In 1991, still reeling from a two-year train-wreck of a relationship, I joined a public service group called Youth Service International. The foundation planned trips to places like Papua New Guinea and the Australian outback to assist with forestation projects and construct eco-tourism camps. The year I signed on, the team was going to Costa Rica to start construction on a lodge in a remote part of the indigenous rainforest on the southwestern coast, a place known as the Osa Peninsula. The expedition would last approximately seventy-five days.
The group numbered around forty. Mostly recent college graduates, the age ranged from seventeen to twenty-five. I was twenty-four years old, in need of a fresh outlook and anxious to experience unspoiled areas of the globe, if there still are such places. In order to go I raised the money myself, somewhere in the neighborhood of four thousand dollars. The two biggest fund-generators were a 120 mile bike-a-thon and a chicken-pie-brunch for the First Methodist Church in New Bern, North Carolina. I learned then that the best way to raise money is to feed people. The brunch raised about a third of the funds in around five hours.
To rendezvous with the other members, who were coming from all over the country, I had to reach Miami International Airport. In any international airport, especially in the late spring and throughout summer, one can see groups like ours strewn around on airport floors leaning up against over-stuffed back-packs and nervously checking passports and tickets. Some are less concerned with documents, reading battered paper-backs or exploring the terminals in search of the bar. Most represent a loose group of temporary expats, dipping their toe in the “other” world for a moment in hopes of life-changing insight or a fling with another culture. Whichever it is, it keeps an underground of back-packing adventurers moving around the globe like misplaced beetles in a never-ending column of ants.
Before the trip got underway, we were all assigned duties to be performed once we reached camp. Because of my background in restaurants, I landed the responsibility of purchasing all of the food for the camp. This was not an easy task, the camp was three hours away by boat from even the most remote town, and the boat trips were few-and-far-between. On top of this, I had to account for the tastes of forty Americans and roughly twenty Costa Ricans (nicknamed ticas and ticos) and all on a strict budget. I learned within a few days what most Costa Ricans think of oatmeal for breakfast. My Scotch ancestry took it for granted that everybody ate oatmeal for breakfast. Not in Costa Rica.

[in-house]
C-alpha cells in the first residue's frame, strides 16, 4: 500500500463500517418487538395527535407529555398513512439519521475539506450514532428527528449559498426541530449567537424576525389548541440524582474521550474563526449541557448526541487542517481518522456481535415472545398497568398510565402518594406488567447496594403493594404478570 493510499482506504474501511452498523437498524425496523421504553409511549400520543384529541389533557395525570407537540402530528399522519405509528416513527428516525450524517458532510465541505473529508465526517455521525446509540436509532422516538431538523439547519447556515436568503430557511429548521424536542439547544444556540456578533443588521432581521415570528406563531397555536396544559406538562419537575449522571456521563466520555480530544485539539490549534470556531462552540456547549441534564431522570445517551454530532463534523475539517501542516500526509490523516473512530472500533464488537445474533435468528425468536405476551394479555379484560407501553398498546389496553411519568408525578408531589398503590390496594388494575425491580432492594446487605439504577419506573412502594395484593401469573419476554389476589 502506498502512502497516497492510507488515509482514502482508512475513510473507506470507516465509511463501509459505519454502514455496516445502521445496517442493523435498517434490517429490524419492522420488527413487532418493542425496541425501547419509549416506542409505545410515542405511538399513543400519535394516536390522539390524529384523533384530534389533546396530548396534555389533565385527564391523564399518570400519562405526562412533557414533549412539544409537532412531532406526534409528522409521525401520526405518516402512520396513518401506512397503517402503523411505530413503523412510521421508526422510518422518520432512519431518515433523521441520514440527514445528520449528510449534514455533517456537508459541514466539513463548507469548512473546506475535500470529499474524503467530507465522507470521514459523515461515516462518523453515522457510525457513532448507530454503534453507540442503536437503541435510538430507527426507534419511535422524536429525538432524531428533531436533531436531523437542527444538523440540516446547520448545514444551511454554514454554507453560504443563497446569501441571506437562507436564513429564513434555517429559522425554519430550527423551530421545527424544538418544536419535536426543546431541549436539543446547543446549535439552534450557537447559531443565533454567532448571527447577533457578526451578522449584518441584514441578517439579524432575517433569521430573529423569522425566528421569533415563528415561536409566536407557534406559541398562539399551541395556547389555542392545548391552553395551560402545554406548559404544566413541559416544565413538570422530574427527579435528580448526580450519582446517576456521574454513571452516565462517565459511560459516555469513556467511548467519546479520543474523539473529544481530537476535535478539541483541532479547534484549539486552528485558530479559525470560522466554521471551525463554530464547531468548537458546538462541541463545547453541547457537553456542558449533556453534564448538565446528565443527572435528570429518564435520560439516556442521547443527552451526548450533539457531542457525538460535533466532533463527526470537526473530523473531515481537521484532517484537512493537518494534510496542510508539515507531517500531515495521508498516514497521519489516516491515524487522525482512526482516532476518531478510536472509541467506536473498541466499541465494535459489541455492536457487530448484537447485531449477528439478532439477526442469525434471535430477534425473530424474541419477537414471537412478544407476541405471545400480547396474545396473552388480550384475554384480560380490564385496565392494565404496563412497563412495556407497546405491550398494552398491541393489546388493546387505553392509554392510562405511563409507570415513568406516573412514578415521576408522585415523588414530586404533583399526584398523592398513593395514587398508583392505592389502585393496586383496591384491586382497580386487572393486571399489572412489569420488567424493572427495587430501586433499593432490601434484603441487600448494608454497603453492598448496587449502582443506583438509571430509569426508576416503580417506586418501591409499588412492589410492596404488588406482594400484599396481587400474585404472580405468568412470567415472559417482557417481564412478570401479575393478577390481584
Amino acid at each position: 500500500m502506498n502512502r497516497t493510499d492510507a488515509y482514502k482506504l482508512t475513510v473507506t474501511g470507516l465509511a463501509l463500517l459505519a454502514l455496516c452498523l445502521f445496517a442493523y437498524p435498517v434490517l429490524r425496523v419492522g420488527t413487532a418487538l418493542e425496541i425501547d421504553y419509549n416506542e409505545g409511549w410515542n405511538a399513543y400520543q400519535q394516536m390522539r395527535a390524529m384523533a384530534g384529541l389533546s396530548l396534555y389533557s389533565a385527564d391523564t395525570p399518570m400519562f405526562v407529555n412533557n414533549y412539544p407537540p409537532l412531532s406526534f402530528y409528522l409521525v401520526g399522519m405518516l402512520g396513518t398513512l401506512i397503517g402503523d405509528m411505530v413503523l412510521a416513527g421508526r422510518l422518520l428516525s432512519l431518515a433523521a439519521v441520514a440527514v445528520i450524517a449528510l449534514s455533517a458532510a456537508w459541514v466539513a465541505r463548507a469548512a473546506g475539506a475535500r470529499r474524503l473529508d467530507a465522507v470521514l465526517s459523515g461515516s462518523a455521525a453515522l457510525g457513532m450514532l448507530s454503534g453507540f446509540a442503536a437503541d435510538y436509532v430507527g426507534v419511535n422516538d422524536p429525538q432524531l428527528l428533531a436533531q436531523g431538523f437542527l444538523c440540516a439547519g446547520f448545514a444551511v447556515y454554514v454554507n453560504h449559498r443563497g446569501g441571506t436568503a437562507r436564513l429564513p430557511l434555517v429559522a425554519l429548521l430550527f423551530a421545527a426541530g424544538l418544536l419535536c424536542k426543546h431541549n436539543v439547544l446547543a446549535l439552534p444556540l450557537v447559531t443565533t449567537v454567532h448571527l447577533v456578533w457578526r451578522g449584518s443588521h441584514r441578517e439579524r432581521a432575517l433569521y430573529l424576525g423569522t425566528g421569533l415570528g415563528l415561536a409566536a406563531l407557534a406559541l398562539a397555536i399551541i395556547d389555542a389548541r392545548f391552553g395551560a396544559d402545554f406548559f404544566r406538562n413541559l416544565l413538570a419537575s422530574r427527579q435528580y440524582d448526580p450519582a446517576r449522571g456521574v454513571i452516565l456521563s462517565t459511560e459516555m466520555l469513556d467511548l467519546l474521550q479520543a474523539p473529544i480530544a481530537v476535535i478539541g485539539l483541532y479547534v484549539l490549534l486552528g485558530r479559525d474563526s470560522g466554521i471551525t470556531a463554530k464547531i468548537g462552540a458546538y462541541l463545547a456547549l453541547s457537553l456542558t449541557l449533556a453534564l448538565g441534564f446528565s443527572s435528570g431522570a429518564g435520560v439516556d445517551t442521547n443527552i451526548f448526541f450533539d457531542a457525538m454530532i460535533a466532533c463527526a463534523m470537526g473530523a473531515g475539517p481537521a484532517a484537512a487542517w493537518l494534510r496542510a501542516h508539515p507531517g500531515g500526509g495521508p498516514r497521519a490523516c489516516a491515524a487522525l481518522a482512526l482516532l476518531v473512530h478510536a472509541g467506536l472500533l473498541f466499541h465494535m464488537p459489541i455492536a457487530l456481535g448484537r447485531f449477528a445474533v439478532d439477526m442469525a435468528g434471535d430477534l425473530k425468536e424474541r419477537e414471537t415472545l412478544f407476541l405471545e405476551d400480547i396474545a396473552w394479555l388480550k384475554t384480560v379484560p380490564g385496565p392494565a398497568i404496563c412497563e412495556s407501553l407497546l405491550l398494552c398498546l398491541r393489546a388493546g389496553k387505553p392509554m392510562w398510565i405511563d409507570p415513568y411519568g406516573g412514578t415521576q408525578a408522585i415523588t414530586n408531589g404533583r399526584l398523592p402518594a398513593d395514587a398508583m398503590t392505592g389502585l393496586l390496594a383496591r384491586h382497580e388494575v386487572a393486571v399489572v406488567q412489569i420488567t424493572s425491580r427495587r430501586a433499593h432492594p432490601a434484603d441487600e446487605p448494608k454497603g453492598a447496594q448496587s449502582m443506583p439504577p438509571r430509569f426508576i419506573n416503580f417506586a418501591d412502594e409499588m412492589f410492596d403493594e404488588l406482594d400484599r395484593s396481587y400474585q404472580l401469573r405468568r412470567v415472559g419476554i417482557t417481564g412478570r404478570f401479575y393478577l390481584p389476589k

On top of this, I had a boss. Because I was a little late getting the job, the true supervisor of the food supply was an eighteen-year-old lawyer’s daughter from Westchester County New York. I’ll call her K.
I met K on the floor of the Miami airport when the YSI leader introduced us and claimed me as K’s assistant. She was small, ninety pounds maybe less, wearing over-alls and a deep scowl. She was about as impressed with me as she was with the spot on the wall she went back to staring at as soon as the inconvenience of shaking my hand was over. I tried to strike up a conversation, but this provoked only monosyllabic grunts. Still, she was pretty, I thought, and that helped.
K liked control. She didn’t know the first thing about supplying food to people, but she new a great deal about being bossy and difficult. This took her far on those first couple of supply outings where she would either ignore my suggestions outright or purse her lips and stubbornly contradict me. I had to just accept it for a while, she was in charge.